Monday, March 28, 2016

A new rove beetle: Liogluta castoris

The beetle family Staphylinidae, better known as rove beetles, is currently the largest group of beetles known. It contains about 60 000 species in thousands of genera.  Most rove beetles are predators of insects and other kinds of invertebrates, living in forest leaf litter and similar kinds of decaying plant matter. They are also commonly found under stones, and around freshwater and oceanic margins.

Today's new species is from Canada and most individuals were collected from beaver dams. Researchers found them among sticks and debris near an overflow area of the dam, or from under overhanging sticks on the outer margin of the dam. Therefore, the new species was named Liogluta castoris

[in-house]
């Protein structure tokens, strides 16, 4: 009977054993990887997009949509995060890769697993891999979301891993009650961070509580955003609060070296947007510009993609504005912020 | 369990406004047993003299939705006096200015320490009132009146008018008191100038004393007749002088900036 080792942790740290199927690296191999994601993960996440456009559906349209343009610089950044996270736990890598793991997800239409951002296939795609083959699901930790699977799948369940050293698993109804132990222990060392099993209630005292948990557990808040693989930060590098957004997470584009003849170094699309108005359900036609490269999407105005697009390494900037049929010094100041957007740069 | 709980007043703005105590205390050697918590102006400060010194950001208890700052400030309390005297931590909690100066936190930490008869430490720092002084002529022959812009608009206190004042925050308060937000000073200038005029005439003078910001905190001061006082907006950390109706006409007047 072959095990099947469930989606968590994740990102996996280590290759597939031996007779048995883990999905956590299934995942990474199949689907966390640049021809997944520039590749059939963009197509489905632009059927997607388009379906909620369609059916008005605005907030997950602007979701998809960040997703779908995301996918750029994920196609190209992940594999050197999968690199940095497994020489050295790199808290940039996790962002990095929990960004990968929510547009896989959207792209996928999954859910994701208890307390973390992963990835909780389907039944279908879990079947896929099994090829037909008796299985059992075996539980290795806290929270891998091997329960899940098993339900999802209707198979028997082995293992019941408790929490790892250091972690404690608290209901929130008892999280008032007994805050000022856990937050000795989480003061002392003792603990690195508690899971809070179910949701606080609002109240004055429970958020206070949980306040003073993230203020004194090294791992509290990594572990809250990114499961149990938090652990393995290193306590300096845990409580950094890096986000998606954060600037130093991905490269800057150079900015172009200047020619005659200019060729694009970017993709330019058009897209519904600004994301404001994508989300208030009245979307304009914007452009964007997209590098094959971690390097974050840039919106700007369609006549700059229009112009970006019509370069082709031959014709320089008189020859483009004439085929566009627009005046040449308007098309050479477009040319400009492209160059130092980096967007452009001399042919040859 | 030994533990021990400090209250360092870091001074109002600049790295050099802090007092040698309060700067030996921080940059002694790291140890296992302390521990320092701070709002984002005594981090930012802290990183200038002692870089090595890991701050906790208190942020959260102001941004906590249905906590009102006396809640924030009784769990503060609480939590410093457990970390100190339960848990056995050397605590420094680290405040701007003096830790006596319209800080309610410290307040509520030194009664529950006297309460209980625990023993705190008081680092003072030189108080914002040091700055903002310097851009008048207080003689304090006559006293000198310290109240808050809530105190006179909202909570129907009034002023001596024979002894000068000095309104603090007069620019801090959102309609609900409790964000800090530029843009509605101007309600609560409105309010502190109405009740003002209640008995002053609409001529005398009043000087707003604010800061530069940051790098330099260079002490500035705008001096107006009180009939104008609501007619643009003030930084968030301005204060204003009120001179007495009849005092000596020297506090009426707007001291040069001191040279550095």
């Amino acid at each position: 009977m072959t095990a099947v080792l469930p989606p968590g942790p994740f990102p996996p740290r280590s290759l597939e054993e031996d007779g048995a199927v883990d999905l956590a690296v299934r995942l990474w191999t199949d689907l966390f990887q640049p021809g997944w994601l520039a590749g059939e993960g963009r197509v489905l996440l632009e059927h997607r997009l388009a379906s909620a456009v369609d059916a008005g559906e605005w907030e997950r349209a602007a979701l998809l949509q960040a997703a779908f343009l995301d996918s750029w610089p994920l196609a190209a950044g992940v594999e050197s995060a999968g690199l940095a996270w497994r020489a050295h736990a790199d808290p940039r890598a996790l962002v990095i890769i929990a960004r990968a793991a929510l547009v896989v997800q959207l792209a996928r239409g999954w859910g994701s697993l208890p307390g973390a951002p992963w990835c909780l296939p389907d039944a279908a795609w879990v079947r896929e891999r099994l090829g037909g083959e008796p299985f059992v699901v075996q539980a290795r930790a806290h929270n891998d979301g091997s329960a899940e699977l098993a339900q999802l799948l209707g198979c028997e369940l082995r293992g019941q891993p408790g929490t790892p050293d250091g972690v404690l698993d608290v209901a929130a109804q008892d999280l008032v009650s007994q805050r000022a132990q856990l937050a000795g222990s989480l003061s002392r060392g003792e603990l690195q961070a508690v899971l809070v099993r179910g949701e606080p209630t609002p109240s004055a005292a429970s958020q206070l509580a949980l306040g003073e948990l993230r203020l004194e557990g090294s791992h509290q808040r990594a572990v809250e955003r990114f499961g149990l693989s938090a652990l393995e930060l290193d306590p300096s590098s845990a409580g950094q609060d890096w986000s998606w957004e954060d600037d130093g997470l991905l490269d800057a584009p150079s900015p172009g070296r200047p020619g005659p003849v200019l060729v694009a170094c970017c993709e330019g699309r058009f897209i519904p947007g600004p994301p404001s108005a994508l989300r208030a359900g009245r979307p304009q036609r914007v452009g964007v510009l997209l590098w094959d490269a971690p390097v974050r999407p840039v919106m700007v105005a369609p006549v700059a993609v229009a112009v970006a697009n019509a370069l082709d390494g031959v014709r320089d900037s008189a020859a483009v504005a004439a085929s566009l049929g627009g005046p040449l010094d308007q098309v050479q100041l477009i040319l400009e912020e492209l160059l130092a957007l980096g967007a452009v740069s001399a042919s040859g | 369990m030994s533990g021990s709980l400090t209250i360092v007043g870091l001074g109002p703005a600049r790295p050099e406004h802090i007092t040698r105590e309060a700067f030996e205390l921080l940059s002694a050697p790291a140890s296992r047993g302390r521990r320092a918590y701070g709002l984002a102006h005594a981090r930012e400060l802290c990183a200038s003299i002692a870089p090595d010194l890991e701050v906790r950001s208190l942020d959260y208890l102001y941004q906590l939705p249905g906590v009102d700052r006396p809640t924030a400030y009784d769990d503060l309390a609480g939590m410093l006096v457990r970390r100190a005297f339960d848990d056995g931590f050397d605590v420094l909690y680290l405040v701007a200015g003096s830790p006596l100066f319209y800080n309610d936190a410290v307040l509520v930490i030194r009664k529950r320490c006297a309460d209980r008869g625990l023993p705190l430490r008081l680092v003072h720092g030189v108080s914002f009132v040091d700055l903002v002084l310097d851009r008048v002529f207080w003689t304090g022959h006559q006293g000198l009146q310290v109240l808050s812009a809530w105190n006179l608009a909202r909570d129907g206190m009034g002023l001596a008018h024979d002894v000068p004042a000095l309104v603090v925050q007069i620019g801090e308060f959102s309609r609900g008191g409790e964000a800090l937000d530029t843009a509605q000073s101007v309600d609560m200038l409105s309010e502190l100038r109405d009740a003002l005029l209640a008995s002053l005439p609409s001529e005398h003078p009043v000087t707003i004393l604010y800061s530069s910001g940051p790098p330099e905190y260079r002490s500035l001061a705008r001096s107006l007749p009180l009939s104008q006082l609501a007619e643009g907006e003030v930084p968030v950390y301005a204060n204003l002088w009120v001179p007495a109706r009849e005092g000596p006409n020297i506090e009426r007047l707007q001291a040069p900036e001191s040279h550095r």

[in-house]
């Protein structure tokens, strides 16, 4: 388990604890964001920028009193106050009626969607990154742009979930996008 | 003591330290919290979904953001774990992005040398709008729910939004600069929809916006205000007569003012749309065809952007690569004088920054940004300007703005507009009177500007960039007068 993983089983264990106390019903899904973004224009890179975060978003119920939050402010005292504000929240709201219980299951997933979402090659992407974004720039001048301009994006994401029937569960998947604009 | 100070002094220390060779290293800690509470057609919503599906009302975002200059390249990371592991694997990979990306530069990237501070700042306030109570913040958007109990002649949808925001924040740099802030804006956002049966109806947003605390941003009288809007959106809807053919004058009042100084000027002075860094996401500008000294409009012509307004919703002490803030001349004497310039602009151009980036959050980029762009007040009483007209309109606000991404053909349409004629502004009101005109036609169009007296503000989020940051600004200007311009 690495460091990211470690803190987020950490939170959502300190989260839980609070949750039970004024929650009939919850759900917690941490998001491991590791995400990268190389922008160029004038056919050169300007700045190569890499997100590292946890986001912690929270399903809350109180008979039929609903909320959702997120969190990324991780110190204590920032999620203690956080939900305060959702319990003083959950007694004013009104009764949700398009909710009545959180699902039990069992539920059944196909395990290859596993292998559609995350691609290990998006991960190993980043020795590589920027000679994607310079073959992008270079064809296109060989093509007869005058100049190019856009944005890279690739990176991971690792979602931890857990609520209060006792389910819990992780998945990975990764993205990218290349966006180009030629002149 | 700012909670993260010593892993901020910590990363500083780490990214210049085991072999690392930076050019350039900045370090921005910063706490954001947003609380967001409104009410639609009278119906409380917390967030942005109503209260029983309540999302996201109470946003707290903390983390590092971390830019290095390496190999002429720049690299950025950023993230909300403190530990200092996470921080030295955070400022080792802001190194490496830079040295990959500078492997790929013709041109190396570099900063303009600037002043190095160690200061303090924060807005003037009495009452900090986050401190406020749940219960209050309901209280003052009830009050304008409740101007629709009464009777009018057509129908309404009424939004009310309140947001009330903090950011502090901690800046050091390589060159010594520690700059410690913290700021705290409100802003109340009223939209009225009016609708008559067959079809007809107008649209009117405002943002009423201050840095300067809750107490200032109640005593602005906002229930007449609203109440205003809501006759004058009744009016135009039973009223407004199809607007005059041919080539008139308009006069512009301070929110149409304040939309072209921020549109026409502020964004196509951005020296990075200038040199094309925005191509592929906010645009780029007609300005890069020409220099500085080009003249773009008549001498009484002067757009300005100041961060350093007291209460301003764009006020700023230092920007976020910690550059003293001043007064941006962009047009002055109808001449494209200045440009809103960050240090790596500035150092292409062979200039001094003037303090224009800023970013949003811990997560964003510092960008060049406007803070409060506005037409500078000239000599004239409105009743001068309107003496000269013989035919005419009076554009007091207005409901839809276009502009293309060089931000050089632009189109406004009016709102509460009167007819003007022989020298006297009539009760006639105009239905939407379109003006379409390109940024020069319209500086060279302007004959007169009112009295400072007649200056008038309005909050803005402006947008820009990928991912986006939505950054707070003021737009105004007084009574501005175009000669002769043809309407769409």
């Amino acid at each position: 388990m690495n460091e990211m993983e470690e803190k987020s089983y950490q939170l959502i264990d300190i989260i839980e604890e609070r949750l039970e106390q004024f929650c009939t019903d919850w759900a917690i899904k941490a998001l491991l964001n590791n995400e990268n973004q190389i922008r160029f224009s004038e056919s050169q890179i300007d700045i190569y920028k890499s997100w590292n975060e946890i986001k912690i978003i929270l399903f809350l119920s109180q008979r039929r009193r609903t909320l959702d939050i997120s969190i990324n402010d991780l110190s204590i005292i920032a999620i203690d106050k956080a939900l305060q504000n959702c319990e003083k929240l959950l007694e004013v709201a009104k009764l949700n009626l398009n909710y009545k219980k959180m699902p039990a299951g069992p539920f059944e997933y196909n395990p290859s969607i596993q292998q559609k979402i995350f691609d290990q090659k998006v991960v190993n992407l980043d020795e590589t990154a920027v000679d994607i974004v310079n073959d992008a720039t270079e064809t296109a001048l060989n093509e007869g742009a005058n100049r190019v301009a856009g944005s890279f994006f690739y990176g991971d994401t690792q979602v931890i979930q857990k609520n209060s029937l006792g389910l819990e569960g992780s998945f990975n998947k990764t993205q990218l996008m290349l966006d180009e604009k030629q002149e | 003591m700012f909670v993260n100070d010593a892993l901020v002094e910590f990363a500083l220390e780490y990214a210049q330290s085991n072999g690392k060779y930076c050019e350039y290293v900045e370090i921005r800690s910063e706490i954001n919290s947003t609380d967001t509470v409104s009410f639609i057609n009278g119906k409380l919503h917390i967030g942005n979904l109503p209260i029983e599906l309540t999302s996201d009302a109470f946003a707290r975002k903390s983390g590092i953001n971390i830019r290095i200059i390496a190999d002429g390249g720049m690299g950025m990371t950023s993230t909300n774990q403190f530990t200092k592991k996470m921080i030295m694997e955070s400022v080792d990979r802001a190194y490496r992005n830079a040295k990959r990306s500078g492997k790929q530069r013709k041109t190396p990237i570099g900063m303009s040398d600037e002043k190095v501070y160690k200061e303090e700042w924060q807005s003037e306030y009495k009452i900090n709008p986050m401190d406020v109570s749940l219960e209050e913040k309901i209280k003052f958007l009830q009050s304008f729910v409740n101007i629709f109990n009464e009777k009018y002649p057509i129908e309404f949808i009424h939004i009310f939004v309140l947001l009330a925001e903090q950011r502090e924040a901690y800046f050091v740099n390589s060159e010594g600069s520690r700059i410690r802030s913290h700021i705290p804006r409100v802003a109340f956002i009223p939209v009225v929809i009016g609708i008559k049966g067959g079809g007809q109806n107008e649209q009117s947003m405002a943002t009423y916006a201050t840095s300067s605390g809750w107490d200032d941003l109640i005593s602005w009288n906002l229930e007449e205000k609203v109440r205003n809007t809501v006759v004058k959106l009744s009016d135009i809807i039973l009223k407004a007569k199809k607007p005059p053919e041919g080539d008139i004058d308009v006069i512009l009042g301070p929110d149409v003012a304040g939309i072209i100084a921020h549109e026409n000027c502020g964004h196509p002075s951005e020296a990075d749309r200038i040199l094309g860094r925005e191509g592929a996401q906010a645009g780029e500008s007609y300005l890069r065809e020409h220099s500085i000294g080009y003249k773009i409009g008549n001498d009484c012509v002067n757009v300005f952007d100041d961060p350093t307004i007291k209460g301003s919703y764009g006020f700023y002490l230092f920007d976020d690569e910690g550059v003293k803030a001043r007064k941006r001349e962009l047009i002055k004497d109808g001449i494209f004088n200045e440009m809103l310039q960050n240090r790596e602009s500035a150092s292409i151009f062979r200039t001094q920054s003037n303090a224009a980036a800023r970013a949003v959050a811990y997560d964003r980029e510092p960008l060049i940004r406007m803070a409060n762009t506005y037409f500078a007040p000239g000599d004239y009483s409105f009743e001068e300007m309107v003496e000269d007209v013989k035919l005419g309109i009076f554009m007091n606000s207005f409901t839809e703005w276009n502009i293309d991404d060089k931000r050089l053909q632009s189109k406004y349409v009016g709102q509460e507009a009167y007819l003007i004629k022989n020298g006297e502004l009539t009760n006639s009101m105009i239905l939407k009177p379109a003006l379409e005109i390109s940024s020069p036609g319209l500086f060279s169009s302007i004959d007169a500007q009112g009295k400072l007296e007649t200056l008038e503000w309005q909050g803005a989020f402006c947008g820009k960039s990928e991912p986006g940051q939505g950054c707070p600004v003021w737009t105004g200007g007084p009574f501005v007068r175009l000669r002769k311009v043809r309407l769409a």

For the experts: Fourteen species of Liogluta Thomson are reported from Canada and Alaska. Three of these are described as new to science: Liogluta castoris Klimaszewski & Webster, sp. n.; Liogluta microgranulosa Klimaszewski & Webster, sp. n.; and Liogluta pseudocastoris Klimaszewski & Webster, sp. n. The previously unknown male of L. gigantea Klimaszewski & Langor, L. quadricollis (Casey), L. wickhami (Casey), and female of L. granulosa Lohse are described, and illustrated. Liogluta aloconotoides Lohse is synonymized with Liogluta terminalis (Casey). New provincial and state records are provided for six Liogluta species. A key to species, revised distribution with new provincial records, and new natural history data are provided.

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